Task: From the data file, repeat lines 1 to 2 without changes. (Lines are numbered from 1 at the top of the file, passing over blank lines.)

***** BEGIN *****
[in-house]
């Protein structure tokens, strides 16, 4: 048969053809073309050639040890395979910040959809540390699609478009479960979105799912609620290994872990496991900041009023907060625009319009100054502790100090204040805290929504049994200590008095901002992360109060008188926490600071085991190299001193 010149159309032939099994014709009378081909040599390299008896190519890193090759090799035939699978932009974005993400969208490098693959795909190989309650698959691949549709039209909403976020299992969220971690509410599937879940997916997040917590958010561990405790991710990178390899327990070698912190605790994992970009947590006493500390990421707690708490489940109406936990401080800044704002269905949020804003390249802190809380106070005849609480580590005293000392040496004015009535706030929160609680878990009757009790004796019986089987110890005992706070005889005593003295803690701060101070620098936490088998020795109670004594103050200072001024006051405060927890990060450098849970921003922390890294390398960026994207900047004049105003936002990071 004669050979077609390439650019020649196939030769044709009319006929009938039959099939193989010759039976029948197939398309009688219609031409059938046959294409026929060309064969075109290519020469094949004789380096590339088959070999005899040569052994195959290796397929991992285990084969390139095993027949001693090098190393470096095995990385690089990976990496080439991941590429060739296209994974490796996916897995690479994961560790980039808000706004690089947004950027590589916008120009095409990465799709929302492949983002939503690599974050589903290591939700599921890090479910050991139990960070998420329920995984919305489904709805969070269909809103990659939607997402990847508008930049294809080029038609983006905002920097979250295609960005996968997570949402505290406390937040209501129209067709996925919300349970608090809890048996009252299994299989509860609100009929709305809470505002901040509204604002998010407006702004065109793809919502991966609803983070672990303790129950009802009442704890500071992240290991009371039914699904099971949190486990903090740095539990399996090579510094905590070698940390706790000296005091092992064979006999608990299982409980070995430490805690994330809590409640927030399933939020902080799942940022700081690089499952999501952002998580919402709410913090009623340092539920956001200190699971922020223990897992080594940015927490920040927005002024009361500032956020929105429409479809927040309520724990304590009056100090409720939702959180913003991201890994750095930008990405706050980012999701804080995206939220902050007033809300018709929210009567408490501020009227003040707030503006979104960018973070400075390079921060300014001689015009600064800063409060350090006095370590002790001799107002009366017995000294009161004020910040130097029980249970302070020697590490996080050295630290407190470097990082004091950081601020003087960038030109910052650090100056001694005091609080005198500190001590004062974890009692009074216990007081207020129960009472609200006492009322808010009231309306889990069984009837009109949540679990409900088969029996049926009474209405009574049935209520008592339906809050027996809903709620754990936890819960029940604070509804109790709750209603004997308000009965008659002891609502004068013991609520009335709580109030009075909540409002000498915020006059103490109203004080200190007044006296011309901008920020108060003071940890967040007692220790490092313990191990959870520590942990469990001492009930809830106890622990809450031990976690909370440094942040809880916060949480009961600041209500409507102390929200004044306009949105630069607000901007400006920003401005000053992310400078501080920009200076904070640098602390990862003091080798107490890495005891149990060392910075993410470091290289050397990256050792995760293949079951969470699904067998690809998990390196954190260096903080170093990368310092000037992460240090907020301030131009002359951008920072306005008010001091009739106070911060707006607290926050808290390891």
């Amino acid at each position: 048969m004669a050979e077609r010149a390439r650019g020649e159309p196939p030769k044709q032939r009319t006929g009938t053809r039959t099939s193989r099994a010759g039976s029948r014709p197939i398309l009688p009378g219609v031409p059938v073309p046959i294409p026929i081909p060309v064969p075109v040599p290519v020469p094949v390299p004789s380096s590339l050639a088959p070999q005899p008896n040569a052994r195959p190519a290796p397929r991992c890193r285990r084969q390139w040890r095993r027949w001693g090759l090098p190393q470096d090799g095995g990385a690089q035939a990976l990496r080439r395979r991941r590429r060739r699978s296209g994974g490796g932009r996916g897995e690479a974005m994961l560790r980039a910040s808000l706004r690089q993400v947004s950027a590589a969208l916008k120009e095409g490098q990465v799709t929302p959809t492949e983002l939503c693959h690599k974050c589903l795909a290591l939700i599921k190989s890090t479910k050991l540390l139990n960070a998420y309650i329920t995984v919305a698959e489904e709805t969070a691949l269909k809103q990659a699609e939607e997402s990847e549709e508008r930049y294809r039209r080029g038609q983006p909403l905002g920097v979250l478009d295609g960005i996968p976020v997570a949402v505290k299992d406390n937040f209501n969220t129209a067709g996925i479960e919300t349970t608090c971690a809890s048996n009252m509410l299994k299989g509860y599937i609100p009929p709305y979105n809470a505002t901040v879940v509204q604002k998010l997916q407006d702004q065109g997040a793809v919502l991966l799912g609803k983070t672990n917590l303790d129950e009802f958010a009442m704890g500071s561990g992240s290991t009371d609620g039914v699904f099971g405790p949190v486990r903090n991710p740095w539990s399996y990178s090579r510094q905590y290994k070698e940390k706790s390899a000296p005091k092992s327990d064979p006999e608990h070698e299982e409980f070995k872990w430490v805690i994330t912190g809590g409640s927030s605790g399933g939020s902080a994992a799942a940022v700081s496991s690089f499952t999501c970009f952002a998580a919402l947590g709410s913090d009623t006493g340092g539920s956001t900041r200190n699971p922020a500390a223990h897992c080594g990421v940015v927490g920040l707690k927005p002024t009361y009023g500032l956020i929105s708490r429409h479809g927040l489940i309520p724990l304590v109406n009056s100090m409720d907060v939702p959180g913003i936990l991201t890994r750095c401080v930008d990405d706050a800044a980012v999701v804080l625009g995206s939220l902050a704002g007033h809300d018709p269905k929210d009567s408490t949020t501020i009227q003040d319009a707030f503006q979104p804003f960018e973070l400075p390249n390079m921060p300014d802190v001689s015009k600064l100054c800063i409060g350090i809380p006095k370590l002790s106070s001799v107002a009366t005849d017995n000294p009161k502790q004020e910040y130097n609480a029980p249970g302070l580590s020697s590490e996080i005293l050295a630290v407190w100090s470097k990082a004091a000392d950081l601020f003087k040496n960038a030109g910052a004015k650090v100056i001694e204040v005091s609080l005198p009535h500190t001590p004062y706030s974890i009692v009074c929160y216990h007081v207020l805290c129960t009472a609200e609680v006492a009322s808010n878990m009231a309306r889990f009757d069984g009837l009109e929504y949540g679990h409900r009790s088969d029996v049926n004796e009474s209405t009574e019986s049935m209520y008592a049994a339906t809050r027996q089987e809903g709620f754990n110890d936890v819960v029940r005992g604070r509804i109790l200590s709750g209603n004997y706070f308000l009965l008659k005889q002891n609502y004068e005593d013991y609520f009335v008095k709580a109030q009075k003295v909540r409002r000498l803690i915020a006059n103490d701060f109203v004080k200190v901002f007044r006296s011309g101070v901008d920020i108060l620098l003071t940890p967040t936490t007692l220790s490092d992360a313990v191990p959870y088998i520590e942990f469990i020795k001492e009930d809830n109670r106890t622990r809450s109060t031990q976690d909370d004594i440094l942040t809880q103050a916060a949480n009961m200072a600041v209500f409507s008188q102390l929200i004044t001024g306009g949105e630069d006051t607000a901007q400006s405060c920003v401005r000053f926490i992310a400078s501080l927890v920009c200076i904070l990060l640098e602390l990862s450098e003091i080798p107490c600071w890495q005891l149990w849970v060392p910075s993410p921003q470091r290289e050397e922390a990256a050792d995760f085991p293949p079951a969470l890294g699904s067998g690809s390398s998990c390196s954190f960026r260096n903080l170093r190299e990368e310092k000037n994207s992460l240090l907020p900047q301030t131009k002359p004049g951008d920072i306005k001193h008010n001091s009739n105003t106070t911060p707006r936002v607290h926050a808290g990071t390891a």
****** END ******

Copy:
[in-house]
């Protein structure tokens, strides 16, 4: 048969053809073309050639040890395979910040959809540390699609478009479960979105799912609620290994872990496991900041009023907060625009319009100054502790100090204040805290929504049994200590008095901002992360109060008188926490600071085991190299001193 010149159309032939099994014709009378081909040599390299008896190519890193090759090799035939699978932009974005993400969208490098693959795909190989309650698959691949549709039209909403976020299992969220971690509410599937879940997916997040917590958010561990405790991710990178390899327990070698912190605790994992970009947590006493500390990421707690708490489940109406936990401080800044704002269905949020804003390249802190809380106070005849609480580590005293000392040496004015009535706030929160609680878990009757009790004796019986089987110890005992706070005889005593003295803690701060101070620098936490088998020795109670004594103050200072001024006051405060927890990060450098849970921003922390890294390398960026994207900047004049105003936002990071 004669050979077609390439650019020649196939030769044709009319006929009938039959099939193989010759039976029948197939398309009688219609031409059938046959294409026929060309064969075109290519020469094949004789380096590339088959070999005899040569052994195959290796397929991992285990084969390139095993027949001693090098190393470096095995990385690089990976990496080439991941590429060739296209994974490796996916897995690479994961560790980039808000706004690089947004950027590589916008120009095409990465799709929302492949983002939503690599974050589903290591939700599921890090479910050991139990960070998420329920995984919305489904709805969070269909809103990659939607997402990847508008930049294809080029038609983006905002920097979250295609960005996968997570949402505290406390937040209501129209067709996925919300349970608090809890048996009252299994299989509860609100009929709305809470505002901040509204604002998010407006702004065109793809919502991966609803983070672990303790129950009802009442704890500071992240290991009371039914699904099971949190486990903090740095539990399996090579510094905590070698940390706790000296005091092992064979006999608990299982409980070995430490805690994330809590409640927030399933939020902080799942940022700081690089499952999501952002998580919402709410913090009623340092539920956001200190699971922020223990897992080594940015927490920040927005002024009361500032956020929105429409479809927040309520724990304590009056100090409720939702959180913003991201890994750095930008990405706050980012999701804080995206939220902050007033809300018709929210009567408490501020009227003040707030503006979104960018973070400075390079921060300014001689015009600064800063409060350090006095370590002790001799107002009366017995000294009161004020910040130097029980249970302070020697590490996080050295630290407190470097990082004091950081601020003087960038030109910052650090100056001694005091609080005198500190001590004062974890009692009074216990007081207020129960009472609200006492009322808010009231309306889990069984009837009109949540679990409900088969029996049926009474209405009574049935209520008592339906809050027996809903709620754990936890819960029940604070509804109790709750209603004997308000009965008659002891609502004068013991609520009335709580109030009075909540409002000498915020006059103490109203004080200190007044006296011309901008920020108060003071940890967040007692220790490092313990191990959870520590942990469990001492009930809830106890622990809450031990976690909370440094942040809880916060949480009961600041209500409507102390929200004044306009949105630069607000901007400006920003401005000053992310400078501080920009200076904070640098602390990862003091080798107490890495005891149990060392910075993410470091290289050397990256050792995760293949079951969470699904067998690809998990390196954190260096903080170093990368310092000037992460240090907020301030131009002359951008920072306005008010001091009739106070911060707006607290926050808290390891």